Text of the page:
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Explaining Sten Scores to Parents

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The NCCA have provided some excellent information sheets for parents to understand the new end of year school reports that have gone out to parents this week. One of the new requirements is that schools are obliged to report the standardised test results that their children have received to parents on the report. This can be provided as a percentile or something called a STEN. STEN simple means “Score out of ten.”

A parent looking at a STEN score may be worried if a score of 5 was given to their child who seemed to be doing nicely in class all year. Some parents who see a score of 3 or less think their child has failed the year. However, a STEN is simply a marker to compare the child to the rest of the population who sat the standardised tests. If a child gets a STEN score of 5, it means they are performing in the average range. In other words, if the child was standing in a line with all the other children who took the test in order of how well they did, the child would be standing somewhere in the middle.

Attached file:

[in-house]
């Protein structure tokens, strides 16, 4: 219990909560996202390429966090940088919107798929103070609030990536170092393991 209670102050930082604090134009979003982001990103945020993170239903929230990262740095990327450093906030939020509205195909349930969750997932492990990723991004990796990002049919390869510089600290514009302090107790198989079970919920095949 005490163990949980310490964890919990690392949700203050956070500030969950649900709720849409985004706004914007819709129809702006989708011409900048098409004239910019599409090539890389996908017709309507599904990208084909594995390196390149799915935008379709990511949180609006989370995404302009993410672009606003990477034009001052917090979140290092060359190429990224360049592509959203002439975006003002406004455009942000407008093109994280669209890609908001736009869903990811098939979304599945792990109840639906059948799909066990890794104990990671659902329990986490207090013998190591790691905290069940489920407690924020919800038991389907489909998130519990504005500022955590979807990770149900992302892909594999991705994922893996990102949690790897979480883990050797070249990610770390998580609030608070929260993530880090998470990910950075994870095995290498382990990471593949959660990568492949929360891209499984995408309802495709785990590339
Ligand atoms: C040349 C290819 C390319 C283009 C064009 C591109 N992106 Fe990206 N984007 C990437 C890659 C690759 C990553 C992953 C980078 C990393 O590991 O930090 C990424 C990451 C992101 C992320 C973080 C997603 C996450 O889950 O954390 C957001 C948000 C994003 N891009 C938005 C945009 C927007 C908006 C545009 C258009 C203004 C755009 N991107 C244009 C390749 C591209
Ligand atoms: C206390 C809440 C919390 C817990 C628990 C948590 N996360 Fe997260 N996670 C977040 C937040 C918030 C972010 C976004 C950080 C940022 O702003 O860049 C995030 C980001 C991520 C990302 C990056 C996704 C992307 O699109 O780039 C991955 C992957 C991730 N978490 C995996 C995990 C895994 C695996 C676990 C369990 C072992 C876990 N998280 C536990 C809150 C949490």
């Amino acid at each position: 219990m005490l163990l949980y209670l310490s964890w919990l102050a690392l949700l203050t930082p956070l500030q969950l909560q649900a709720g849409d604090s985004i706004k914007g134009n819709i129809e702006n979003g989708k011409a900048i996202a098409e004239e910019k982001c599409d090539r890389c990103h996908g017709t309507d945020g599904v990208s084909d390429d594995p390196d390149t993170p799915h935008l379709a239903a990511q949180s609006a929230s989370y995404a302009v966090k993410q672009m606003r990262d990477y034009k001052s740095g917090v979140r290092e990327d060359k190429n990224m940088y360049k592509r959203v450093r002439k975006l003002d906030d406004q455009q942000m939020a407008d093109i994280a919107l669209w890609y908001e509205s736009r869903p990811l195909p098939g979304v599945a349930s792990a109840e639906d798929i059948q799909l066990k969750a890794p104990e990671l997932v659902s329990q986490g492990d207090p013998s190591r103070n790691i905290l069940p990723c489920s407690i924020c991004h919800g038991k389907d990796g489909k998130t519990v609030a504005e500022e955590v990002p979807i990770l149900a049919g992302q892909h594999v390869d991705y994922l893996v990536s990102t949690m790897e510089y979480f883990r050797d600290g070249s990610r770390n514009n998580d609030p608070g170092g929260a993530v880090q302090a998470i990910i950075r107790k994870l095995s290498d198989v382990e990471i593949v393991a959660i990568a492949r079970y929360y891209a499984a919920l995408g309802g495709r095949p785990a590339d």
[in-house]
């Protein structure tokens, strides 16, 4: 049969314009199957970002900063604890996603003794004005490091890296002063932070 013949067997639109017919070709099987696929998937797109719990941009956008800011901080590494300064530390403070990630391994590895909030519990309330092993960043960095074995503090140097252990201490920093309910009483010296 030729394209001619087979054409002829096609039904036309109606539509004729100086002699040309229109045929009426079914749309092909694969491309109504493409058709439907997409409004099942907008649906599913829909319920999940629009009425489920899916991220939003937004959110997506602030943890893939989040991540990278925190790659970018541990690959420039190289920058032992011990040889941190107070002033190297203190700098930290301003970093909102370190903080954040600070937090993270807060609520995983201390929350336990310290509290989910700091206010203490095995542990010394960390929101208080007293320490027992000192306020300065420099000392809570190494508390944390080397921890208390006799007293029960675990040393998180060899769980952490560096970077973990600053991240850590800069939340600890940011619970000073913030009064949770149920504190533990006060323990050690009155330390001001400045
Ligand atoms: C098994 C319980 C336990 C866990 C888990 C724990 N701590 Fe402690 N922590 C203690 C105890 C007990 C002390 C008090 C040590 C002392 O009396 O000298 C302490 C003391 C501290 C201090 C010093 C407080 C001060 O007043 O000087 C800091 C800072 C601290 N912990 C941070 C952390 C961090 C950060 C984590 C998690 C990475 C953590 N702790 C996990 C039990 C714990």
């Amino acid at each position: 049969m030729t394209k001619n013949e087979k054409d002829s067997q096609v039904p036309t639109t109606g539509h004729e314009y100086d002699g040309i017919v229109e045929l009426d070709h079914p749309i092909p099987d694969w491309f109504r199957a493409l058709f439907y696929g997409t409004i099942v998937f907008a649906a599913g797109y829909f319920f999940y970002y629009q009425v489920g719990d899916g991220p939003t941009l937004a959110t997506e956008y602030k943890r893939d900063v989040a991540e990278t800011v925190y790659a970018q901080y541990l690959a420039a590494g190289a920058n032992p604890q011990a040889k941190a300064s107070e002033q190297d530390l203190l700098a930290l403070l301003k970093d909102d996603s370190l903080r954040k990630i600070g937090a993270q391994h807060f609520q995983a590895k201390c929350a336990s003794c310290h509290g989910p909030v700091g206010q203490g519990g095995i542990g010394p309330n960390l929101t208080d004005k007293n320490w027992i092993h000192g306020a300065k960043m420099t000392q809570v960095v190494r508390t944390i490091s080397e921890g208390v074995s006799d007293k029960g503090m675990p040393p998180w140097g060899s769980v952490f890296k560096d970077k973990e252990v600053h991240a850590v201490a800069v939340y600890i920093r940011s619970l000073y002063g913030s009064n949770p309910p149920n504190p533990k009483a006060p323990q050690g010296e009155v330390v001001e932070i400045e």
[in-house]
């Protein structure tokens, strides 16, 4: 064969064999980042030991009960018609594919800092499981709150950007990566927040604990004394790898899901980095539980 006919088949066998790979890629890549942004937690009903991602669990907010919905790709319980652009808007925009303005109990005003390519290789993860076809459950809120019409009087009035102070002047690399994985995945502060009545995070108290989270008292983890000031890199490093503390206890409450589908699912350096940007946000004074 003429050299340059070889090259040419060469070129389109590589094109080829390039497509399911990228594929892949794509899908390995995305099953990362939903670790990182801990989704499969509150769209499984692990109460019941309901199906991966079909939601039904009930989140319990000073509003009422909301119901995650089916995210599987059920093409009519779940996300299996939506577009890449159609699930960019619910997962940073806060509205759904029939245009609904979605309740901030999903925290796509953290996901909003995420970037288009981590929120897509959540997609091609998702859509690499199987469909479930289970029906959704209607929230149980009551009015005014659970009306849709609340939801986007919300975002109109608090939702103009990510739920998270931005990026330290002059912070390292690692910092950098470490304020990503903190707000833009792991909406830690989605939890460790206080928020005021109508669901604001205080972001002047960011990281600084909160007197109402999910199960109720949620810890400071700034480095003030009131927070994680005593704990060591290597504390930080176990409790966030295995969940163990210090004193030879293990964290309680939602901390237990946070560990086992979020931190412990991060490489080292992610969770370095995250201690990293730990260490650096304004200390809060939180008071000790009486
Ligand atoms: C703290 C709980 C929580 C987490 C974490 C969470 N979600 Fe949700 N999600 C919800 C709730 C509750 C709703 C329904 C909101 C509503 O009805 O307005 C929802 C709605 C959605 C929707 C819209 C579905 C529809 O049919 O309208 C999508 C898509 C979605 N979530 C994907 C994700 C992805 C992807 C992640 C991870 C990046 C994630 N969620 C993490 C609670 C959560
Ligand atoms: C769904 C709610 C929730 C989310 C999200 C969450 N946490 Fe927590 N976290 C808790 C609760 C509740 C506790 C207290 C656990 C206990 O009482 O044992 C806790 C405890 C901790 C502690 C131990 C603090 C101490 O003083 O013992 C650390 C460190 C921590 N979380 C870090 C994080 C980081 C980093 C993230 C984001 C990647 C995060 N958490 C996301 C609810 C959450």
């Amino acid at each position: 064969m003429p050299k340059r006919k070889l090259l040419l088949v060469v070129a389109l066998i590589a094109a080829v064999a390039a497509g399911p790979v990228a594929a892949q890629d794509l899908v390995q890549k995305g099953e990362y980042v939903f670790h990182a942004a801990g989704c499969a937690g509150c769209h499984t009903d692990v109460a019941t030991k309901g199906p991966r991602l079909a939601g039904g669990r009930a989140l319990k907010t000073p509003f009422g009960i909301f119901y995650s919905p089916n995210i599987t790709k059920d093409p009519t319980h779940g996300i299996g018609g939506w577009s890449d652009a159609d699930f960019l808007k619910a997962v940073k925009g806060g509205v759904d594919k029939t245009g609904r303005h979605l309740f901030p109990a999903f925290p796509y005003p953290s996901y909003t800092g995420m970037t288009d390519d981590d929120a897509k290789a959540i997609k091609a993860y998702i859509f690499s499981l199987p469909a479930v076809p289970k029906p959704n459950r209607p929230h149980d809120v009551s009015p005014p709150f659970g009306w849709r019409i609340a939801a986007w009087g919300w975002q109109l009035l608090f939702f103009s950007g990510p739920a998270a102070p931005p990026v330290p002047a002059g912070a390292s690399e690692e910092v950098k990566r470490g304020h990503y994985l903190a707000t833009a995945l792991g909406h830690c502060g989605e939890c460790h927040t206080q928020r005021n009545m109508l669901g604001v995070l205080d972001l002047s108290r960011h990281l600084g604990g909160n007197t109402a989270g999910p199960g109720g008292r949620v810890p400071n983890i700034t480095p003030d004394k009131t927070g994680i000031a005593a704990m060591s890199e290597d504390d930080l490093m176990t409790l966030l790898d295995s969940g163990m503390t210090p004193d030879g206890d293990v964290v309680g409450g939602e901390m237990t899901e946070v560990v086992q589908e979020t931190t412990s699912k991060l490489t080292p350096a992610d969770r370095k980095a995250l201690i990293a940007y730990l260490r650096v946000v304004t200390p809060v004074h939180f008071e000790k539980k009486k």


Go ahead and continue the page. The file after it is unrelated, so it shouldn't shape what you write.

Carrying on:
In fact, 68% of children should fall into the STEN score of between 4 and 7 – that is the average range. The graph below adapted from the PDST shows the percentage of children who fall into the various ranges.

Very few children get a score of 9 or 10, (approximately 2%), but those who do are children that a parent might look into seeing if their child has exceptional needs. Around 2% of children get a STEN score of 1. Children in this range will generally qualify for Learning Support. Often children with STEN scores of 2 and sometimes 3 will also be considered for Learning Support.

For further information about standardised scores, check out the NCCA’s great guide at the following location.

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